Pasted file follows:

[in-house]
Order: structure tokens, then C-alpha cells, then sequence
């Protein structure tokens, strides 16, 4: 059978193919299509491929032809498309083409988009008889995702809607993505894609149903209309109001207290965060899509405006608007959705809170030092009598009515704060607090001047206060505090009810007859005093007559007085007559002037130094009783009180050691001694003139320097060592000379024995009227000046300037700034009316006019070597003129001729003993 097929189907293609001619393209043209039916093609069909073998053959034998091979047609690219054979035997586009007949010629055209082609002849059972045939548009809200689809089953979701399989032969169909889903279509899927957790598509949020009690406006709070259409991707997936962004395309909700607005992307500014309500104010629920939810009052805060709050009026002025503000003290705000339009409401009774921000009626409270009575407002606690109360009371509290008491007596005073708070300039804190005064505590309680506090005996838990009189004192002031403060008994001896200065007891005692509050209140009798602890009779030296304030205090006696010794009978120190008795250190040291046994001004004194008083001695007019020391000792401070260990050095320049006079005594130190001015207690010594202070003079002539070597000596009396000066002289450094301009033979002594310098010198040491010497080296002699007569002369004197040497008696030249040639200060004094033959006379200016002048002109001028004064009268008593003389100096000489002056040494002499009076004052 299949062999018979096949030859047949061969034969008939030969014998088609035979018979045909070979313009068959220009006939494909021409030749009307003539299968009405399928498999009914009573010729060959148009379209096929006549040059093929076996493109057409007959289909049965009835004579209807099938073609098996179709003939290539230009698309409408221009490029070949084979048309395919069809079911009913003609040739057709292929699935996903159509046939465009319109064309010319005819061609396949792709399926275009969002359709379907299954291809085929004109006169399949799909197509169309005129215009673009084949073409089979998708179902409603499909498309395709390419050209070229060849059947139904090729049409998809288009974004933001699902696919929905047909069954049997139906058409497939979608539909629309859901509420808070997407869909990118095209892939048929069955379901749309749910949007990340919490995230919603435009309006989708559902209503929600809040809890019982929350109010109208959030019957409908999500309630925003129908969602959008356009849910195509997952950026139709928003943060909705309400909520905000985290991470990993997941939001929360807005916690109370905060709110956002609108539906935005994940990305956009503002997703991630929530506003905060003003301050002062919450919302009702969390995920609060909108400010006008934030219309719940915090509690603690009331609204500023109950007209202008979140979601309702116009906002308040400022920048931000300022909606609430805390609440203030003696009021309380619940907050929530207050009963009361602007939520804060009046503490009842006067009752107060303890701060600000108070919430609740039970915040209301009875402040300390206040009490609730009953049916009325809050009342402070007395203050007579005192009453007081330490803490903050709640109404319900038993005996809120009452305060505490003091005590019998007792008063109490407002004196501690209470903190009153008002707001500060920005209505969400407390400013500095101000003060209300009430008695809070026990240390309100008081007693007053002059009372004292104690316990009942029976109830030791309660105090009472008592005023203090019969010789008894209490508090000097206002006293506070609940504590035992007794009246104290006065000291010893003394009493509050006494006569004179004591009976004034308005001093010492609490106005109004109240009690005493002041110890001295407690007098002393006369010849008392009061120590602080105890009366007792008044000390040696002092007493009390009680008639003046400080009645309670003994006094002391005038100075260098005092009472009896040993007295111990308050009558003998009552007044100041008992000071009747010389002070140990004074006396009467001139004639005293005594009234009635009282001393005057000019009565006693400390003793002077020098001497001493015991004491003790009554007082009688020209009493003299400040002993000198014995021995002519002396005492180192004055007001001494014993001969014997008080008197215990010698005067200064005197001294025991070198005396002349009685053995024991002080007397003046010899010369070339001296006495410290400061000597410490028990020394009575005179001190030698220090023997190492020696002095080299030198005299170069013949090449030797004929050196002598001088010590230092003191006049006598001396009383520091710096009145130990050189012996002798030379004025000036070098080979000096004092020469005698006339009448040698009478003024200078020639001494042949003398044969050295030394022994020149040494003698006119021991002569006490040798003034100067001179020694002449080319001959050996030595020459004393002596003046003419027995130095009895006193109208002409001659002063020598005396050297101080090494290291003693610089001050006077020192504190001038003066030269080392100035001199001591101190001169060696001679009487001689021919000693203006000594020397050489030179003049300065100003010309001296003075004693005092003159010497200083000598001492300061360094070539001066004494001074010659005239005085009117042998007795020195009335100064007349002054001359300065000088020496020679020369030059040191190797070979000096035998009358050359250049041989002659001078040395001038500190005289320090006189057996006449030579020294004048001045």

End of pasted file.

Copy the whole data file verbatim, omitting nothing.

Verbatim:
[in-house]
Order: structure tokens, then C-alpha cells, then sequence
């Protein structure tokens, strides 16, 4: 059978193919299509491929032809498309083409988009008889995702809607993505894609149903209309109001207290965060899509405006608007959705809170030092009598009515704060607090001047206060505090009810007859005093007559007085007559002037130094009783009180050691001694003139320097060592000379024995009227000046300037700034009316006019070597003129001729003993 097929189907293609001619393209043209039916093609069909073998053959034998091979047609690219054979035997586009007949010629055209082609002849059972045939548009809200689809089953979701399989032969169909889903279509899927957790598509949020009690406006709070259409991707997936962004395309909700607005992307500014309500104010629920939810009052805060709050009026002025503000003290705000339009409401009774921000009626409270009575407002606690109360009371509290008491007596005073708070300039804190005064505590309680506090005996838990009189004192002031403060008994001896200065007891005692509050209140009798602890009779030296304030205090006696010794009978120190008795250190040291046994001004004194008083001695007019020391000792401070260990050095320049006079005594130190001015207690010594202070003079002539070597000596009396000066002289450094301009033979002594310098010198040491010497080296002699007569002369004197040497008696030249040639200060004094033959006379200016002048002109001028004064009268008593003389100096000489002056040494002499009076004052 299949062999018979096949030859047949061969034969008939030969014998088609035979018979045909070979313009068959220009006939494909021409030749009307003539299968009405399928498999009914009573010729060959148009379209096929006549040059093929076996493109057409007959289909049965009835004579209807099938073609098996179709003939290539230009698309409408221009490029070949084979048309395919069809079911009913003609040739057709292929699935996903159509046939465009319109064309010319005819061609396949792709399926275009969002359709379907299954291809085929004109006169399949799909197509169309005129215009673009084949073409089979998708179902409603499909498309395709390419050209070229060849059947139904090729049409998809288009974004933001699902696919929905047909069954049997139906058409497939979608539909629309859901509420808070997407869909990118095209892939048929069955379901749309749910949007990340919490995230919603435009309006989708559902209503929600809040809890019982929350109010109208959030019957409908999500309630925003129908969602959008356009849910195509997952950026139709928003943060909705309400909520905000985290991470990993997941939001929360807005916690109370905060709110956002609108539906935005994940990305956009503002997703991630929530506003905060003003301050002062919450919302009702969390995920609060909108400010006008934030219309719940915090509690603690009331609204500023109950007209202008979140979601309702116009906002308040400022920048931000300022909606609430805390609440203030003696009021309380619940907050929530207050009963009361602007939520804060009046503490009842006067009752107060303890701060600000108070919430609740039970915040209301009875402040300390206040009490609730009953049916009325809050009342402070007395203050007579005192009453007081330490803490903050709640109404319900038993005996809120009452305060505490003091005590019998007792008063109490407002004196501690209470903190009153008002707001500060920005209505969400407390400013500095101000003060209300009430008695809070026990240390309100008081007693007053002059009372004292104690316990009942029976109830030791309660105090009472008592005023203090019969010789008894209490508090000097206002006293506070609940504590035992007794009246104290006065000291010893003394009493509050006494006569004179004591009976004034308005001093010492609490106005109004109240009690005493002041110890001295407690007098002393006369010849008392009061120590602080105890009366007792008044000390040696002092007493009390009680008639003046400080009645309670003994006094002391005038100075260098005092009472009896040993007295111990308050009558003998009552007044100041008992000071009747010389002070140990004074006396009467001139004639005293005594009234009635009282001393005057000019009565006693400390003793002077020098001497001493015991004491003790009554007082009688020209009493003299400040002993000198014995021995002519002396005492180192004055007001001494014993001969014997008080008197215990010698005067200064005197001294025991070198005396002349009685053995024991002080007397003046010899010369070339001296006495410290400061000597410490028990020394009575005179001190030698220090023997190492020696002095080299030198005299170069013949090449030797004929050196002598001088010590230092003191006049006598001396009383520091710096009145130990050189012996002798030379004025000036070098080979000096004092020469005698006339009448040698009478003024200078020639001494042949003398044969050295030394022994020149040494003698006119021991002569006490040798003034100067001179020694002449080319001959050996030595020459004393002596003046003419027995130095009895006193109208002409001659002063020598005396050297101080090494290291003693610089001050006077020192504190001038003066030269080392100035001199001591101190001169060696001679009487001689021919000693203006000594020397050489030179003049300065100003010309001296003075004693005092003159010497200083000598001492300061360094070539001066004494001074010659005239005085009117042998007795020195009335100064007349002054001359300065000088020496020679020369030059040191190797070979000096035998009358050359250049041989002659001078040395001038500190005289320090006189057996006449030579020294004048001045």